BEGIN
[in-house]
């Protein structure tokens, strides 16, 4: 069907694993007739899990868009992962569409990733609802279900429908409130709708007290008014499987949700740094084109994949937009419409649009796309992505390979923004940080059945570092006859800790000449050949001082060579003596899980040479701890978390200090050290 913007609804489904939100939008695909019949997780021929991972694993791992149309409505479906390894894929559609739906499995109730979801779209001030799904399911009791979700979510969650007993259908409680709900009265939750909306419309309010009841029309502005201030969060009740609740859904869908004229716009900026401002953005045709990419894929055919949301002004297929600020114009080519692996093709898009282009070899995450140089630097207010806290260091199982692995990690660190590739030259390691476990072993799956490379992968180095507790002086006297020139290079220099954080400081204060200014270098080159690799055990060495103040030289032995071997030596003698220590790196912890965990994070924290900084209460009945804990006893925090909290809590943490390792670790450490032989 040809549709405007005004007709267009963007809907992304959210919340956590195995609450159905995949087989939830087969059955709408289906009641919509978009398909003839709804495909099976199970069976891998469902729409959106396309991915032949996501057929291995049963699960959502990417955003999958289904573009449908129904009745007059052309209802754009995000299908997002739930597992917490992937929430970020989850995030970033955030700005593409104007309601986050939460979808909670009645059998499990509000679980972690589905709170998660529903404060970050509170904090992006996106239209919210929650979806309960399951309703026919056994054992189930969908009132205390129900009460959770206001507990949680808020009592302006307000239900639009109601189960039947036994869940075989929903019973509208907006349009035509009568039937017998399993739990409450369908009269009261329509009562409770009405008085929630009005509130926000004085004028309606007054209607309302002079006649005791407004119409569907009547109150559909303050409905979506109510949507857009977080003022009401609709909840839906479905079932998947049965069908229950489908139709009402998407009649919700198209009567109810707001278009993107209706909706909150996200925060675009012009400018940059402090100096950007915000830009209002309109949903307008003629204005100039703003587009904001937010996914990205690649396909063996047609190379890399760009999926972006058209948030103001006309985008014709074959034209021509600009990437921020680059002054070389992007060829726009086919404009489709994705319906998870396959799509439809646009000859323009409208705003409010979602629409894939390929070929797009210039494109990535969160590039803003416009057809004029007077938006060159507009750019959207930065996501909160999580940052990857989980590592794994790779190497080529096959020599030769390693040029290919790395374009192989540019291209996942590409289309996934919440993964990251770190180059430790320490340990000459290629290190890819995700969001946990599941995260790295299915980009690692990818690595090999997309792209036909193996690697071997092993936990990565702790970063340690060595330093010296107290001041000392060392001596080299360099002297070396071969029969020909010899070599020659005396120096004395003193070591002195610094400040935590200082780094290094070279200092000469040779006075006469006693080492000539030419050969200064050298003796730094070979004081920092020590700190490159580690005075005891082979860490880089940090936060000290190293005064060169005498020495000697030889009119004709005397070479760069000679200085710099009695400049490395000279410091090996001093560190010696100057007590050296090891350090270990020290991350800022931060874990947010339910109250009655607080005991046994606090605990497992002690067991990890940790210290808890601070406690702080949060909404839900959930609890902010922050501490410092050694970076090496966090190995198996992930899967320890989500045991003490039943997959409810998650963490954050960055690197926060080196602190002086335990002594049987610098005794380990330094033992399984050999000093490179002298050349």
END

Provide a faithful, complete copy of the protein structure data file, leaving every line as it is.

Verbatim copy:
[in-house]
């Protein structure tokens, strides 16, 4: 069907694993007739899990868009992962569409990733609802279900429908409130709708007290008014499987949700740094084109994949937009419409649009796309992505390979923004940080059945570092006859800790000449050949001082060579003596899980040479701890978390200090050290 913007609804489904939100939008695909019949997780021929991972694993791992149309409505479906390894894929559609739906499995109730979801779209001030799904399911009791979700979510969650007993259908409680709900009265939750909306419309309010009841029309502005201030969060009740609740859904869908004229716009900026401002953005045709990419894929055919949301002004297929600020114009080519692996093709898009282009070899995450140089630097207010806290260091199982692995990690660190590739030259390691476990072993799956490379992968180095507790002086006297020139290079220099954080400081204060200014270098080159690799055990060495103040030289032995071997030596003698220590790196912890965990994070924290900084209460009945804990006893925090909290809590943490390792670790450490032989 040809549709405007005004007709267009963007809907992304959210919340956590195995609450159905995949087989939830087969059955709408289906009641919509978009398909003839709804495909099976199970069976891998469902729409959106396309991915032949996501057929291995049963699960959502990417955003999958289904573009449908129904009745007059052309209802754009995000299908997002739930597992917490992937929430970020989850995030970033955030700005593409104007309601986050939460979808909670009645059998499990509000679980972690589905709170998660529903404060970050509170904090992006996106239209919210929650979806309960399951309703026919056994054992189930969908009132205390129900009460959770206001507990949680808020009592302006307000239900639009109601189960039947036994869940075989929903019973509208907006349009035509009568039937017998399993739990409450369908009269009261329509009562409770009405008085929630009005509130926000004085004028309606007054209607309302002079006649005791407004119409569907009547109150559909303050409905979506109510949507857009977080003022009401609709909840839906479905079932998947049965069908229950489908139709009402998407009649919700198209009567109810707001278009993107209706909706909150996200925060675009012009400018940059402090100096950007915000830009209002309109949903307008003629204005100039703003587009904001937010996914990205690649396909063996047609190379890399760009999926972006058209948030103001006309985008014709074959034209021509600009990437921020680059002054070389992007060829726009086919404009489709994705319906998870396959799509439809646009000859323009409208705003409010979602629409894939390929070929797009210039494109990535969160590039803003416009057809004029007077938006060159507009750019959207930065996501909160999580940052990857989980590592794994790779190497080529096959020599030769390693040029290919790395374009192989540019291209996942590409289309996934919440993964990251770190180059430790320490340990000459290629290190890819995700969001946990599941995260790295299915980009690692990818690595090999997309792209036909193996690697071997092993936990990565702790970063340690060595330093010296107290001041000392060392001596080299360099002297070396071969029969020909010899070599020659005396120096004395003193070591002195610094400040935590200082780094290094070279200092000469040779006075006469006693080492000539030419050969200064050298003796730094070979004081920092020590700190490159580690005075005891082979860490880089940090936060000290190293005064060169005498020495000697030889009119004709005397070479760069000679200085710099009695400049490395000279410091090996001093560190010696100057007590050296090891350090270990020290991350800022931060874990947010339910109250009655607080005991046994606090605990497992002690067991990890940790210290808890601070406690702080949060909404839900959930609890902010922050501490410092050694970076090496966090190995198996992930899967320890989500045991003490039943997959409810998650963490954050960055690197926060080196602190002086335990002594049987610098005794380990330094033992399984050999000093490179002298050349």